LifeScienceRisk (LSR) has announced that it now offers Proposition 65 insurance coverage for the herbal product and dietary supplement industry. Developed in collaboration with the American Herbal Products Association (AHPA), LSR is the first insurance company to offer Proposition 65 specific insurance for this industry, which can be bundled on top of another more comprehensive insurance policy. The coverage is offered with a choice of limits and deductibles to fit a range of budgets.
Insurance coverage for Proposition 65 claims has always been problematic. At least one court has concluded that there is no coverage under commercial general liability policies because Proposition 65 claims do not allege physical bodily injury. (See Ulta Salon v Travelers Property Cas Co of America, 197 Cal.App.4th 424 (2011).) In 2015, Wells Fargo Insurance began to offer policies covering Proposition 65-listed plasticizers. LSR’s Proposition 65 insurance is unique in its coverage of Proposition 65 claims involving dietary supplements. With this industry being a frequent target of Proposition 65 enforcement actions, this coverage may be very useful for dietary supplement manufacturers.
LSR’s insurance product covers six listed chemicals that may be found in dietary and herbal supplements: lead, cadmium, mercury, arsenic, chromium and PCBs and dioxins in fish oils. According to AHPA’s press release, coverage includes “client specific service, tailored coverage forms, and collaborative risk assessment.”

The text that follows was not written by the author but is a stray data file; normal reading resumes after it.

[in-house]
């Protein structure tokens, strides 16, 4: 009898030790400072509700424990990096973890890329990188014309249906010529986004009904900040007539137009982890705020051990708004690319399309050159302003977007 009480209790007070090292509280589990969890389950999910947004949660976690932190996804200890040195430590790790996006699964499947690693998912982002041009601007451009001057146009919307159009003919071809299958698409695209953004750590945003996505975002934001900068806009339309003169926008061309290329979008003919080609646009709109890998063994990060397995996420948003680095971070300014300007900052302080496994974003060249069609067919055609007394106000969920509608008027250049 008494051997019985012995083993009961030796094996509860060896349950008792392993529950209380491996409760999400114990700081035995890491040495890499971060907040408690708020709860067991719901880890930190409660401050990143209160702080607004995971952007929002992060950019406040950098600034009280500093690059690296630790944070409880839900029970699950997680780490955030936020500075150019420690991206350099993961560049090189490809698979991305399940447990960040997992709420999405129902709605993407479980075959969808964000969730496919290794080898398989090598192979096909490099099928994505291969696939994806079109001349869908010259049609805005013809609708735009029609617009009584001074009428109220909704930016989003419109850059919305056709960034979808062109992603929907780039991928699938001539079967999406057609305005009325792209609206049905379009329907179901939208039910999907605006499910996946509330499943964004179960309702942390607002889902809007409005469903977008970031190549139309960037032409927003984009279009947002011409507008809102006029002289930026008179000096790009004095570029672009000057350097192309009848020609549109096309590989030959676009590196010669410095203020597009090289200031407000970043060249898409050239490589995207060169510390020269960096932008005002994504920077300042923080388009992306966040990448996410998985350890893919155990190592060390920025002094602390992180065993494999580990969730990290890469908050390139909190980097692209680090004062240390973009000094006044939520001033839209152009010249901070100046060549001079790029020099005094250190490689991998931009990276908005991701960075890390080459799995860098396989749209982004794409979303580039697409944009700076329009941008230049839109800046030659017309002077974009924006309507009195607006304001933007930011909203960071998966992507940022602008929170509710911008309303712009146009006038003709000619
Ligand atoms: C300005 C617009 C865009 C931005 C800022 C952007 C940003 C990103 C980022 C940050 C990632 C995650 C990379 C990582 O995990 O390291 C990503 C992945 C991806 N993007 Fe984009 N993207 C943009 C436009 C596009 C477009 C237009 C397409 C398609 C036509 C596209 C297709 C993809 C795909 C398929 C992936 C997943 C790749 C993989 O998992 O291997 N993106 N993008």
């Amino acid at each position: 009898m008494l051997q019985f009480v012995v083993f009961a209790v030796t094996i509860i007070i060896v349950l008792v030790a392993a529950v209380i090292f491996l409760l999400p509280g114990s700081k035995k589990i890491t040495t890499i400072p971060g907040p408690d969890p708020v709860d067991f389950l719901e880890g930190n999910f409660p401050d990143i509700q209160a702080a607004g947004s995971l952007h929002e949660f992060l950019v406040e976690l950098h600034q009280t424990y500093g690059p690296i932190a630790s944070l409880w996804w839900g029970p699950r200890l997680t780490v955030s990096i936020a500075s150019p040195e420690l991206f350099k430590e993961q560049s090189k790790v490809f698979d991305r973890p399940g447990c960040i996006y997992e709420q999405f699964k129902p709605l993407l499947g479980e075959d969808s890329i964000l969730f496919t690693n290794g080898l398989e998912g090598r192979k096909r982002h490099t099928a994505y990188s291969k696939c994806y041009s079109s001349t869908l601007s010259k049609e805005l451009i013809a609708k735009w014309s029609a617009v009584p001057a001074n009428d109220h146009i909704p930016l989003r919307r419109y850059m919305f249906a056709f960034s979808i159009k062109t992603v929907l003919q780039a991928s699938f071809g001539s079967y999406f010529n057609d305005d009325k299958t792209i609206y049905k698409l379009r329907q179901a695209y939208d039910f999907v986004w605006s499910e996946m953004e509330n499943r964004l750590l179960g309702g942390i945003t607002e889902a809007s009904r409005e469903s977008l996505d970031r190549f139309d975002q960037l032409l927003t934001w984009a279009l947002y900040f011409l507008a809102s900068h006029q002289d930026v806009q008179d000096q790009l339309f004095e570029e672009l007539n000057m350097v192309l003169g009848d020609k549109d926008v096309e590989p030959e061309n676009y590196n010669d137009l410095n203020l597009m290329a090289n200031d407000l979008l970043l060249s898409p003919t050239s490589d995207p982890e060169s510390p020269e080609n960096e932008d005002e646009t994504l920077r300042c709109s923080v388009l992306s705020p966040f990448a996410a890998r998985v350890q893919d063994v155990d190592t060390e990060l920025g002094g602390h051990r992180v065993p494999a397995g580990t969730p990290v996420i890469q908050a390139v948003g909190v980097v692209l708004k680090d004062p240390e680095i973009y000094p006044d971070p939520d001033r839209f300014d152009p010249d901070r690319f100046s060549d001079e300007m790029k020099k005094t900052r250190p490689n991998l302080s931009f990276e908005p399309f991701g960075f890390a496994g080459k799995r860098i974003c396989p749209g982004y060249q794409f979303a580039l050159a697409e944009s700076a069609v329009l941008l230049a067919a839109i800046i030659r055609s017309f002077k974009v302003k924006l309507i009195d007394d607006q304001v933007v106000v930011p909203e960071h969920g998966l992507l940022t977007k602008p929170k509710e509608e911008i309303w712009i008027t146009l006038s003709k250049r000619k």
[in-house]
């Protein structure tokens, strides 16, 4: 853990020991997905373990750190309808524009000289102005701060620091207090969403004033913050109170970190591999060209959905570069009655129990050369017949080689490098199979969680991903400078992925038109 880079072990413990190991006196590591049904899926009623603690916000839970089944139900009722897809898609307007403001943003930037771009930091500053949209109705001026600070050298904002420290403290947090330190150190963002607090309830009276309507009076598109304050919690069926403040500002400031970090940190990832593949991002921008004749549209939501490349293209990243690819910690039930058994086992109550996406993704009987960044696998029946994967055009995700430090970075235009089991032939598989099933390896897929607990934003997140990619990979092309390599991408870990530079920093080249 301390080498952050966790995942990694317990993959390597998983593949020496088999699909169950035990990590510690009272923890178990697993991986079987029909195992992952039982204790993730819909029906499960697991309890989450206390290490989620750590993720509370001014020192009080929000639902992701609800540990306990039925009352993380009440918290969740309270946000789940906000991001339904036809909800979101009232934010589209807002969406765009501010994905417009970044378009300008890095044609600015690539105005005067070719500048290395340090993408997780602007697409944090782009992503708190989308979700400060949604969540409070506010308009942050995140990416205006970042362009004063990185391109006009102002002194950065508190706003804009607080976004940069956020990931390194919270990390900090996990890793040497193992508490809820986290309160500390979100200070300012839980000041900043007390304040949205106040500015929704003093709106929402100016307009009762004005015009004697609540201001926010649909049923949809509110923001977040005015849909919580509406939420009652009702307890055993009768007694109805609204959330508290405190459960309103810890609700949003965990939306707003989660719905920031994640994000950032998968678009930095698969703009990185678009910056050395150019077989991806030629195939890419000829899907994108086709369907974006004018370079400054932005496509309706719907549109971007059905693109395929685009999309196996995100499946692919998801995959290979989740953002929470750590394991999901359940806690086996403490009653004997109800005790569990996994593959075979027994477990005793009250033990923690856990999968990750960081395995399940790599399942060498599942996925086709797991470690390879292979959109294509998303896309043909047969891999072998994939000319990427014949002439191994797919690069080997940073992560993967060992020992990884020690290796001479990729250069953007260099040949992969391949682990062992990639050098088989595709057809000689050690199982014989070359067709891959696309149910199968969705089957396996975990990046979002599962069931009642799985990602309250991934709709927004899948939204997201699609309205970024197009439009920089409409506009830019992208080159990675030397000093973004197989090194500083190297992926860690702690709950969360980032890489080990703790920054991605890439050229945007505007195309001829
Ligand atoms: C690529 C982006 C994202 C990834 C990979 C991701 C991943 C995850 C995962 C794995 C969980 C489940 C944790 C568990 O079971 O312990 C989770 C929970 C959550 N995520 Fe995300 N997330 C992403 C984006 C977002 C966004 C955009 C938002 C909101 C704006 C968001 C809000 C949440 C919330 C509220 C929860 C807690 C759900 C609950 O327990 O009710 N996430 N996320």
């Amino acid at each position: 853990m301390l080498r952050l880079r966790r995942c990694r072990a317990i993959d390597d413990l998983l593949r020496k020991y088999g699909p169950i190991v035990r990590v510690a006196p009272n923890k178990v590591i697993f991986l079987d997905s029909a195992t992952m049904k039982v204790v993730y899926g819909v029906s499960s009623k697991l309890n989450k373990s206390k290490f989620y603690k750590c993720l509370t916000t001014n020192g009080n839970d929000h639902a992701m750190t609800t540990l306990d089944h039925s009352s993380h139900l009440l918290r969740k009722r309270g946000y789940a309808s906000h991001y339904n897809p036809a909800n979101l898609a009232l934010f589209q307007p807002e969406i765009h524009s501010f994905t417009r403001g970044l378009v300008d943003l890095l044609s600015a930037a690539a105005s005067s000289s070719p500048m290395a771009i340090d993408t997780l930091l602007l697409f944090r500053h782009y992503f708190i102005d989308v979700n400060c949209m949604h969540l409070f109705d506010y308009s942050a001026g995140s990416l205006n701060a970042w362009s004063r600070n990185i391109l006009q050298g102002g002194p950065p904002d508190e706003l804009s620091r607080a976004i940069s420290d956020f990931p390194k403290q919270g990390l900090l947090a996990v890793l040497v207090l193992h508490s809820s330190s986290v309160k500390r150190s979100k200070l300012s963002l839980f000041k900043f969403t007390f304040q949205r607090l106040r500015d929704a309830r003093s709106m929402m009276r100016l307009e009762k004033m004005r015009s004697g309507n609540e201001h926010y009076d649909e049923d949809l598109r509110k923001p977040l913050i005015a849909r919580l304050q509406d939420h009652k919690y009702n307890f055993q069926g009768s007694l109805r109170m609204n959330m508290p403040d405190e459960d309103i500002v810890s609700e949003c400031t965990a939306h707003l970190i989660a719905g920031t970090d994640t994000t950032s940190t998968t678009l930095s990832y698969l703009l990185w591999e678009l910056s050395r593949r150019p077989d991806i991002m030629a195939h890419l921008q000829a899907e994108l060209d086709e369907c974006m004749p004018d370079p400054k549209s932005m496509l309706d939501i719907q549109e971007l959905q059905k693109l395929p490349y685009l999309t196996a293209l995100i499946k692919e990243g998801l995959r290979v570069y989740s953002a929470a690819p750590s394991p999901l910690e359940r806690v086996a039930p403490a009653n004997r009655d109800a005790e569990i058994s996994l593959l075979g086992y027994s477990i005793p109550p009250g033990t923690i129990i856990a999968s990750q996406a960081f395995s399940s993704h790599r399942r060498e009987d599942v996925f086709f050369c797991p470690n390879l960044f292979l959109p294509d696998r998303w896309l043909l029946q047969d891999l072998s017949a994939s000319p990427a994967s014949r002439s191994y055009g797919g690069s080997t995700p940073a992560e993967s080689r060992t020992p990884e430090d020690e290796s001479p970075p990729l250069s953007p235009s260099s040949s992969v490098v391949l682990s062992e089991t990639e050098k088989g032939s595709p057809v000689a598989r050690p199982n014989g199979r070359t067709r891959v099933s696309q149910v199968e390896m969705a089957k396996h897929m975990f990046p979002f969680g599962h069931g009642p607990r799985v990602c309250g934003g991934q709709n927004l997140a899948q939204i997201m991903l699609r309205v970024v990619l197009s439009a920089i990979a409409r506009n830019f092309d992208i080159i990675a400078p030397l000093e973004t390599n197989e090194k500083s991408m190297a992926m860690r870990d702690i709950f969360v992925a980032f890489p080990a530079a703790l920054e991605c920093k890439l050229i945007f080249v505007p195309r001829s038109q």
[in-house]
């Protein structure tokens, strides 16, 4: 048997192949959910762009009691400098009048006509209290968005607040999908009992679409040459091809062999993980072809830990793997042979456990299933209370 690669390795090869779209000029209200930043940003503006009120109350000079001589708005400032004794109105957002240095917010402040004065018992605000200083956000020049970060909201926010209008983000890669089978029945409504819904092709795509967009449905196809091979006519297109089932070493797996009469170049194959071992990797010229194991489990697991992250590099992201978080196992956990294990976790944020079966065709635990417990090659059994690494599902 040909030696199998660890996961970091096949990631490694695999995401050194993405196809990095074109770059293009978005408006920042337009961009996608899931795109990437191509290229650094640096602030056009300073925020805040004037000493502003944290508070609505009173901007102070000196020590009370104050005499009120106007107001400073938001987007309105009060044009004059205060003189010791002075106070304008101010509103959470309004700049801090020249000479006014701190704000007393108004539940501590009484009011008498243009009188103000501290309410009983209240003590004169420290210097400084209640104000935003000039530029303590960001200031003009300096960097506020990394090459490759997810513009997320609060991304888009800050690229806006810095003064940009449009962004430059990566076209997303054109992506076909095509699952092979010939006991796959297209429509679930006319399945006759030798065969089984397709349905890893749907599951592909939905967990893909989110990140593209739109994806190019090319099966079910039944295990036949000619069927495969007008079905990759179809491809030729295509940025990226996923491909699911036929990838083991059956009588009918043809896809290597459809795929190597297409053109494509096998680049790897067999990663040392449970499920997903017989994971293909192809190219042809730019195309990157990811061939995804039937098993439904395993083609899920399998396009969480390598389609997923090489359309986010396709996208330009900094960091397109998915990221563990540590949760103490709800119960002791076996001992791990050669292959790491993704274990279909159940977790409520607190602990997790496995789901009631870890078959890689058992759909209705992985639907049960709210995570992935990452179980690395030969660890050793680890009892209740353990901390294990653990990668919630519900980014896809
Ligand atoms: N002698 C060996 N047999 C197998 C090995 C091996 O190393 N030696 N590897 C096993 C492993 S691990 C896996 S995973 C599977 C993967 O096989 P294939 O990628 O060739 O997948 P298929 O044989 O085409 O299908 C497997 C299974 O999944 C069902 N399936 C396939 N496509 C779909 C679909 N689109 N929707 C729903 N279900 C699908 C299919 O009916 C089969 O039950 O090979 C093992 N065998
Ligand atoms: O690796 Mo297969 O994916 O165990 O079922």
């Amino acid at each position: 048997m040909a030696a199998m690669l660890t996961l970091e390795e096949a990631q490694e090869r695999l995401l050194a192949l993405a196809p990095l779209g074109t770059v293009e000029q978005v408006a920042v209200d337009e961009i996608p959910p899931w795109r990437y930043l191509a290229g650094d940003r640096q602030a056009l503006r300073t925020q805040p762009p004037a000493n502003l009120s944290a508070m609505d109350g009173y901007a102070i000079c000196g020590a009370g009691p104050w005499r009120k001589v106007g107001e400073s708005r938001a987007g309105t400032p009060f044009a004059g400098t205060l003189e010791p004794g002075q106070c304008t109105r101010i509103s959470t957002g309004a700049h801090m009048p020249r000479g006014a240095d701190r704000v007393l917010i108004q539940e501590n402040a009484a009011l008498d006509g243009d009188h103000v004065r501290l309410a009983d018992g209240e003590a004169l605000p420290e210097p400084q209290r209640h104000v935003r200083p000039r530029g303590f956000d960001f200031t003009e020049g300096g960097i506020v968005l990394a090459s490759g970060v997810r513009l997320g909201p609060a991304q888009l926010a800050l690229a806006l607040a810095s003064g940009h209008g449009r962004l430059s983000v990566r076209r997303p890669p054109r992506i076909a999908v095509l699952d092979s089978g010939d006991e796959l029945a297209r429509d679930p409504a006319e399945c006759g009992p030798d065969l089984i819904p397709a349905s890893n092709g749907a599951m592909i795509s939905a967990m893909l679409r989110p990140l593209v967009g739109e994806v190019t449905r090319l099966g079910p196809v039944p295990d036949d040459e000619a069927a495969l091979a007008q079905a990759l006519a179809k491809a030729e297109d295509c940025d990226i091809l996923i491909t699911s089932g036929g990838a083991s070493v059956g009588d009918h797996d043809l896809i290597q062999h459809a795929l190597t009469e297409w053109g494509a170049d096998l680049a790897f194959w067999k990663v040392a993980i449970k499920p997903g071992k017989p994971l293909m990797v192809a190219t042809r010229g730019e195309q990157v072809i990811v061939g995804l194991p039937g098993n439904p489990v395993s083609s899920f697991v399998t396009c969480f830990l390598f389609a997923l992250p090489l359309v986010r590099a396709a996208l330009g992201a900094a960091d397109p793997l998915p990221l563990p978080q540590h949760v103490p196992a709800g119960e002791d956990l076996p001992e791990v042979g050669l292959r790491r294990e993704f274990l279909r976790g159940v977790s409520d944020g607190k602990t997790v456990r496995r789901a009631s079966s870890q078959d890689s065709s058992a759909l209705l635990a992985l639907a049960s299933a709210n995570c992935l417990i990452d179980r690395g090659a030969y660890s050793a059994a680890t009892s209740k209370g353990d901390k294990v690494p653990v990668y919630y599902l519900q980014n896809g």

Those interested in learning more about the policy can contact Michael Garofalo, Product Development Director, LifeScienceRisk, at [email protected], 312.366.3158.
This blog article was researched and written by Brown University Class of 2018 student Aisha Keown-Lang. Ms. Keown-Lang is studying biology and political science at Brown University with the goal of going into bioethics and public health. Her special interest in genetics stems from her research in the Li Lab at UCSF and the Gerbi Lab at Brown. After having worked with children in the Providence school system for nearly three years, her commitment to improving scientific literacy and expanding health services in underserved communities remains strong. Ms. Keown-Lang is currently a writer for Brown’s Science Cartoon Program (SciToons), which aims to communicate scientific research and ideas to a diverse audience.
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